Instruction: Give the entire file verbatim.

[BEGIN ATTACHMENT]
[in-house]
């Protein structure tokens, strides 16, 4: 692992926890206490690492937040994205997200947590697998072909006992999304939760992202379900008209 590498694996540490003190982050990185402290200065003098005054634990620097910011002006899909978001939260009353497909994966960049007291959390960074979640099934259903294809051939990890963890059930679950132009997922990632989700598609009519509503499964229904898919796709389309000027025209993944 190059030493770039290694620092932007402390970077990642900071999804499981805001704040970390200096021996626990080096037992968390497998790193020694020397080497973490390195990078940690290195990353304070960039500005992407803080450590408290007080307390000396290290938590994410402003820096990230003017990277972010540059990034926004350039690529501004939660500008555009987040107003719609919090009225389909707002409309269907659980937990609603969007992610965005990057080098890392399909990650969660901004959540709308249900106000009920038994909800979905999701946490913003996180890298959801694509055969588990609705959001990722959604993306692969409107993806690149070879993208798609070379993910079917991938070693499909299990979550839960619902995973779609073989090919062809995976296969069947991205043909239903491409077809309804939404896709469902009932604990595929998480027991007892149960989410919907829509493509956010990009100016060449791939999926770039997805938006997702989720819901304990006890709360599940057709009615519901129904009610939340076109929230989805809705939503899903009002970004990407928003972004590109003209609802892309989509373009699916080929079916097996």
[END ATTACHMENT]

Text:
[in-house]
């Protein structure tokens, strides 16, 4: 692992926890206490690492937040994205997200947590697998072909006992999304939760992202379900008209 590498694996540490003190982050990185402290200065003098005054634990620097910011002006899909978001939260009353497909994966960049007291959390960074979640099934259903294809051939990890963890059930679950132009997922990632989700598609009519509503499964229904898919796709389309000027025209993944 190059030493770039290694620092932007402390970077990642900071999804499981805001704040970390200096021996626990080096037992968390497998790193020694020397080497973490390195990078940690290195990353304070960039500005992407803080450590408290007080307390000396290290938590994410402003820096990230003017990277972010540059990034926004350039690529501004939660500008555009987040107003719609919090009225389909707002409309269907659980937990609603969007992610965005990057080098890392399909990650969660901004959540709308249900106000009920038994909800979905999701946490913003996180890298959801694509055969588990609705959001990722959604993306692969409107993806690149070879993208798609070379993910079917991938070693499909299990979550839960619902995973779609073989090919062809995976296969069947991205043909239903491409077809309804939404896709469902009932604990595929998480027991007892149960989410919907829509493509956010990009100016060449791939999926770039997805938006997702989720819901304990006890709360599940057709009615519901129904009610939340076109929230989805809705939503899903009002970004990407928003972004590109003209609802892309989509373009699916080929079916097996």